Onions contain powerful antioxidants and are anti-inflammatory, antibiotic and antiviral. They also have anti-allergic properties and are useful for treating allergy related diseases such as asthma and hay fever by blocking some of the inflammatory responses in the airways. Onions, like garlic, help lower cholesterol and blood pressure.



1 lb. extra firm tofu, pressed, drained and cubed
1 red bell pepper cut into big pieces
1 yellow bell pepper cut into big pieces
1 large red onion cut into big pieces
12 oz. mushrooms
1 pint large cherry tomatoes
1 zucchini squash, cubed
1 yellow squash, cubed

For the Sauce:

1 (20 oz.) can crushed pineapple
½ cup xylitol*
¼ cup apple cider vinegar
1 t soy sauce or tamari
2 T organic cornstarch

Skewer the vegetables and tofu as desired. Grill on the barbeque or in the oven at 350° F for about 20 minutes. Mix all the ingredients for the sauce in a small saucepan and bring to a boil to thickened. Serve with brown rice. ©Janice Moreland http://thekitchentwist.com

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Mama….that is what all my daughter’s friends at work are calling her due to the fact that she is currently very, very pregnant, and very very cute! One friend that she works with requested a curry dish and  lately I’ve been loving curry, maybe even craving it! Can expectant grandmothers get cravings too?


The coconut milk used in this dish contains laurie acid which is anti-viral, anti-bacterial, anti-microbial and anti-fungal. Coconut milk helps to boost the immune system and is known to relieve the symptoms of sore throats and ulcers.

Thai red curry paste is full of antioxidants and is anti-inflammatory which helps alleviate all kinds of low level inflammation that can be the root of many diseases.

The shiitake mushrooms are known to reduce cholesterol, support the immune system, help to prevent cancer, they are rich in iron which is essential for the circulatory system. These are a definite must have in this recipe!

The brightly colored bell peppers are full of free radical fighting antioxidants, cardiovascular supporting folate and vitamin B6, and cholesterol lowering fiber. Purchase organic peppers and eat them fresh as possible.



2 (15 oz) cans coconut milk
2-3 T red curry paste
1 (8 oz.) can bamboo shoots
1/2 cup vegetable stock
1/4 cup coconut palm sugar*
1 1/2 T soy sauce
1/8 t red pepper flakes
1/16 t dulse* (or kelp*) powder
5 oz. shiitake mushrooms, chopped
1 cup sliced zucchini
1 red bell pepper, large diced
1 yellow bell pepper, large diced
1 green bell pepper, large diced
1/2 chopped onion
3 large cloves garlic, minced
1 lb. extra firm tofu, drained and pressed (optional)
1 cup fresh basil (preferably Thai basil)
Juice of 1 fresh lime
3 T shredded lemongrass stalk or lemongrass paste
1 t Himalayan sea salt*
1/2 t coriander
4 cups cooked brown rice

In a large saucepan combine the coconut milk and red curry paste, simmer 10 minutes. Add the bamboo shoots, vegetable stock, coconut palm sugar, soy sauce, red pepper flakes, dulse, shiitake mushrooms, and  zucchini. Simmer another 7 minutes. Meanwhile, sauté the peppers, and  onion until softened. Add the garlic and stir in. Add the pepper mixture to the saucepan. Cut the tofu in large dices and add it along with the basil, lime juice, shredded lemongrass, Himalayan sea salt, and coriander to the saucepan and gently stir. Serve in large bowls over rice. Serves 6 ©Janice Moreland http://thekitchentwist.com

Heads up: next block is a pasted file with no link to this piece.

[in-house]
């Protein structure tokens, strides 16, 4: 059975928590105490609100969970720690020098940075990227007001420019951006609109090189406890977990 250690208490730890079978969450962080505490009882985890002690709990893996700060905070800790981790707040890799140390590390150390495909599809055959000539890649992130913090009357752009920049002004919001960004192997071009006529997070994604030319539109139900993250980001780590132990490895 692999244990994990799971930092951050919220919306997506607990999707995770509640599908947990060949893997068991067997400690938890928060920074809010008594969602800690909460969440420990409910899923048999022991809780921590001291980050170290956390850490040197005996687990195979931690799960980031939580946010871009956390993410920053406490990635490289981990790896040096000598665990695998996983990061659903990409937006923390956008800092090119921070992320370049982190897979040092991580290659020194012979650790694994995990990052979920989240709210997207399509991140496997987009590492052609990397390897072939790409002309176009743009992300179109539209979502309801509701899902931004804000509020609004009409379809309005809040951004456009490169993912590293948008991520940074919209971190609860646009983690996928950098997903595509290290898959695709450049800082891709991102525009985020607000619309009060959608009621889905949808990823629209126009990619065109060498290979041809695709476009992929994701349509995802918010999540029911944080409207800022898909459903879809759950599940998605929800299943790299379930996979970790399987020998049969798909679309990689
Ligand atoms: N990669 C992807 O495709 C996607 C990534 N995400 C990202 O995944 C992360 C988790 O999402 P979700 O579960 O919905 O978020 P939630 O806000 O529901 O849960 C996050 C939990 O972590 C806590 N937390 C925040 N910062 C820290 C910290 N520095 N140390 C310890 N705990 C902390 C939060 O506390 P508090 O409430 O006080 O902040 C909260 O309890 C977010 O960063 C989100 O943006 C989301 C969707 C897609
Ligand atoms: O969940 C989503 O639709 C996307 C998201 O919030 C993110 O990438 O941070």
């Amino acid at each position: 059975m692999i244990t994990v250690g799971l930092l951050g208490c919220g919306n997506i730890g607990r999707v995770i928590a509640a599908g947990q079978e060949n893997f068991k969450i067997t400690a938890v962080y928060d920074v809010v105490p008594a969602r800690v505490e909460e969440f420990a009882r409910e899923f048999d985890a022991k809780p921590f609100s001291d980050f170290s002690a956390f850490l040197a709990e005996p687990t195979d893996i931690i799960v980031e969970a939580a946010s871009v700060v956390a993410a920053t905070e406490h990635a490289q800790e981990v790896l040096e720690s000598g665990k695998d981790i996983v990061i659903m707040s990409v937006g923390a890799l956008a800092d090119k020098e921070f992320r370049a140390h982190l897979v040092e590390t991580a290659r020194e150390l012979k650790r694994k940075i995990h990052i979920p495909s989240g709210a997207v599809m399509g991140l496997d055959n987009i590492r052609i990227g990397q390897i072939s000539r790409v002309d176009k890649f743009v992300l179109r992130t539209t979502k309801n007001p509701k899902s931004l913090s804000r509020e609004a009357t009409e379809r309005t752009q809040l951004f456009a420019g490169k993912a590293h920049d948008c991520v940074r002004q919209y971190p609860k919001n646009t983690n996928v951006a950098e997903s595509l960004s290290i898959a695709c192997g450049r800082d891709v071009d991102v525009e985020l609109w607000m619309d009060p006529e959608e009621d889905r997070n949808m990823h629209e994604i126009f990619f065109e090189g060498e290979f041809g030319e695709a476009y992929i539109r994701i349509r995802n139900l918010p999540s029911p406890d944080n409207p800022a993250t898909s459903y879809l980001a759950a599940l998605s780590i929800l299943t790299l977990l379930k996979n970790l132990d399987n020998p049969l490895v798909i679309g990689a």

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Before I post a recipe I have at least one person test the recipe so I know others can make it and it works and tastes good to them. Mark, my recipe tester loved this recipe! He also loves curry and suggested that I add curry as an option to the recipe. So, for everyone who loves curry, I’ve noted a curry variation at the bottom of the recipe. Thank you Mark for your input and great suggestion.


Baby portobello mushrooms, otherwise known as crimini mushrooms deliver a wonderful balance of nutrients including selenium that helps to regulate the thyroid and immune system, iron for red blood cells and calcium for strong bones and teeth. They contain a complete amino acid profile and a serving of these will contain about 4% of the daily requirements of protein. These mushrooms are a source of copper. Copper works to help the body absorb both iron and calcium. Without enough copper one may become anemic or develop osteoporosis.  Baby portobellos have high amounts of linoleic acid which help increase metabolism, fight obesity and prevent fat deposits.

Just 4 ounces of tempeh provides 41.3% of the daily value for protein for less than 225 calories and only 3.7 grams of saturated fat. Soy protein in tempeh tends to lower cholesterol levels, while consuming protein from animal sources tends to raise them, since they also include saturated fat and cholesterol. In addition to healthy protein, tempeh’s high points include the following: riboflavin, a nutrient essential for the mitochondria in cells and in the regeneration of one of the liver’s most important detoxification enzymes, glutathione; magnesium, which plays an essential role in more than 300 enzymatic reactions, including those that control protein synthesis and energy production; manganese and copper, which are trace minerals that serve numerous physiological functions. The protein and fiber in tempeh can prevent high blood sugar levels and help in keeping blood sugar levels under control. Some diabetics even find that the effects of soy foods, such as tempeh, and other legumes on blood sugar are so profound that they need to monitor their new blood sugar levels and adjust their medications accordingly. The fiber in tempeh provides preventative therapy for several conditions. Fiber is able to bind to cancer-causing toxins and remove them from the body, so they can’t damage colon cells. Soy has been linked to protecting the prostate from cancer in men and a reduction in hot flash symptoms in menopausal women. There is also evidence that soy foods may be able to help reduce the bone loss that typically occurs after menopause.